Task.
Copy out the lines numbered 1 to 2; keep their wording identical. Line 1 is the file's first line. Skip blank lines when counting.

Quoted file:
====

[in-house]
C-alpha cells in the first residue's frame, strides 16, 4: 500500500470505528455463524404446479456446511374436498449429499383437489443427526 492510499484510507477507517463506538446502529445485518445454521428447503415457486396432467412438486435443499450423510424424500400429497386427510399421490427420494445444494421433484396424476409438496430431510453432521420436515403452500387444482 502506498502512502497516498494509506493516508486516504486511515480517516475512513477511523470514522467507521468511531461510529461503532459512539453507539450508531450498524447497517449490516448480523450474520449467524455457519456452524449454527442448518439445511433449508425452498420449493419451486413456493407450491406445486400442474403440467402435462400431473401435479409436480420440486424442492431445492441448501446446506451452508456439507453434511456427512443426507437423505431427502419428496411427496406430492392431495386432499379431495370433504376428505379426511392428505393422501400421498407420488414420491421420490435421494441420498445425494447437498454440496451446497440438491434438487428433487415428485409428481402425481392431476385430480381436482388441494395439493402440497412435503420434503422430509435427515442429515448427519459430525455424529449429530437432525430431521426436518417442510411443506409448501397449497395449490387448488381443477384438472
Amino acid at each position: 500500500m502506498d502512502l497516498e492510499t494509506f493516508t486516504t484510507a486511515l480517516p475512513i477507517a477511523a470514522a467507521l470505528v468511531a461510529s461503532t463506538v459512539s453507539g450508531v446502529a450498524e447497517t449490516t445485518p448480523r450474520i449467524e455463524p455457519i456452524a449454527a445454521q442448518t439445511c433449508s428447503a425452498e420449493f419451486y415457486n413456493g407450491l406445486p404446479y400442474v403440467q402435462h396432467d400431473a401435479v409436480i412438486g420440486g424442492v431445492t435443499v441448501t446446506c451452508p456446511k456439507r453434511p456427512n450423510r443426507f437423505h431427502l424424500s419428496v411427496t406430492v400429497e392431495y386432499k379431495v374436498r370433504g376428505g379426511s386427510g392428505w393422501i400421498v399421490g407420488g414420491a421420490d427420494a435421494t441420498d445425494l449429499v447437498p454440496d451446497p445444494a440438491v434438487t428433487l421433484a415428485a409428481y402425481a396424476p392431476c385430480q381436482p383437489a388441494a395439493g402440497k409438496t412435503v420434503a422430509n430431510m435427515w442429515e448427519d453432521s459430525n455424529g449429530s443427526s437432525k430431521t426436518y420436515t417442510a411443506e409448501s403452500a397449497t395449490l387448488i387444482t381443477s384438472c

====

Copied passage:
[in-house]
C-alpha cells in the first residue's frame, strides 16, 4: 500500500470505528455463524404446479456446511374436498449429499383437489443427526 492510499484510507477507517463506538446502529445485518445454521428447503415457486396432467412438486435443499450423510424424500400429497386427510399421490427420494445444494421433484396424476409438496430431510453432521420436515403452500387444482 502506498502512502497516498494509506493516508486516504486511515480517516475512513477511523470514522467507521468511531461510529461503532459512539453507539450508531450498524447497517449490516448480523450474520449467524455457519456452524449454527442448518439445511433449508425452498420449493419451486413456493407450491406445486400442474403440467402435462400431473401435479409436480420440486424442492431445492441448501446446506451452508456439507453434511456427512443426507437423505431427502419428496411427496406430492392431495386432499379431495370433504376428505379426511392428505393422501400421498407420488414420491421420490435421494441420498445425494447437498454440496451446497440438491434438487428433487415428485409428481402425481392431476385430480381436482388441494395439493402440497412435503420434503422430509435427515442429515448427519459430525455424529449429530437432525430431521426436518417442510411443506409448501397449497395449490387448488381443477384438472